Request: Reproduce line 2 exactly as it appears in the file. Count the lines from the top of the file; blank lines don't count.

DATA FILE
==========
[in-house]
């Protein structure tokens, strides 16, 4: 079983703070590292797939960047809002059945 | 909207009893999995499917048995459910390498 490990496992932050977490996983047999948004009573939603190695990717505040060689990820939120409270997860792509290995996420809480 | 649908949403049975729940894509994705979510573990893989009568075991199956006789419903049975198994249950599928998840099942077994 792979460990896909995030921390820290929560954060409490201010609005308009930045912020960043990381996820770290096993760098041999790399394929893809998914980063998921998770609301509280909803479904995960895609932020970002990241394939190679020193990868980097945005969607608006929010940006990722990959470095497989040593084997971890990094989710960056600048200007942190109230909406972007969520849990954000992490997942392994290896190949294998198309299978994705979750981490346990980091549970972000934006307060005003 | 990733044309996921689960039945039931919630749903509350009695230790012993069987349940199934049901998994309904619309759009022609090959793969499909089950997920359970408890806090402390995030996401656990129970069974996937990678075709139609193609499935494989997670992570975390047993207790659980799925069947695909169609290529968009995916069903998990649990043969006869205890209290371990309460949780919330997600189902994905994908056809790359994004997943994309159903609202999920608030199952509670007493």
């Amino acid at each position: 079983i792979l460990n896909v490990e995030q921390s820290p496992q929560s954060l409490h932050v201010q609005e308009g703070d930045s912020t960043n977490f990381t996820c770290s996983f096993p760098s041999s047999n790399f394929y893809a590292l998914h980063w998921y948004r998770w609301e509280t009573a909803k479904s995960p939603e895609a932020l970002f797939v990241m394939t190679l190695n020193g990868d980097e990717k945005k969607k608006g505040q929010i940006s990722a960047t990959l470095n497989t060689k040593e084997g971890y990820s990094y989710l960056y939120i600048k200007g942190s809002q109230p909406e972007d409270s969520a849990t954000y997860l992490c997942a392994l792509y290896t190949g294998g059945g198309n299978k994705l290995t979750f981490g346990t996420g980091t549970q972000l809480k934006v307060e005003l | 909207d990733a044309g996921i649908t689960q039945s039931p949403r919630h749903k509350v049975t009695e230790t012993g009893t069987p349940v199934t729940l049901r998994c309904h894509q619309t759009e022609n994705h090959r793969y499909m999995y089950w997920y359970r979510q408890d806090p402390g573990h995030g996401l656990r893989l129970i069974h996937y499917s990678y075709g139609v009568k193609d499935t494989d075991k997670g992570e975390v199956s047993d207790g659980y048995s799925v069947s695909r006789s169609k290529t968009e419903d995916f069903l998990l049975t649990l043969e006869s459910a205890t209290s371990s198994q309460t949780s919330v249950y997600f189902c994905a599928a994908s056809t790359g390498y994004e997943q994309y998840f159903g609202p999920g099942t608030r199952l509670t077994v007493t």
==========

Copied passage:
């Protein structure tokens, strides 16, 4: 079983703070590292797939960047809002059945 | 909207009893999995499917048995459910390498 490990496992932050977490996983047999948004009573939603190695990717505040060689990820939120409270997860792509290995996420809480 | 649908949403049975729940894509994705979510573990893989009568075991199956006789419903049975198994249950599928998840099942077994 792979460990896909995030921390820290929560954060409490201010609005308009930045912020960043990381996820770290096993760098041999790399394929893809998914980063998921998770609301509280909803479904995960895609932020970002990241394939190679020193990868980097945005969607608006929010940006990722990959470095497989040593084997971890990094989710960056600048200007942190109230909406972007969520849990954000992490997942392994290896190949294998198309299978994705979750981490346990980091549970972000934006307060005003 | 990733044309996921689960039945039931919630749903509350009695230790012993069987349940199934049901998994309904619309759009022609090959793969499909089950997920359970408890806090402390995030996401656990129970069974996937990678075709139609193609499935494989997670992570975390047993207790659980799925069947695909169609290529968009995916069903998990649990043969006869205890209290371990309460949780919330997600189902994905994908056809790359994004997943994309159903609202999920608030199952509670007493």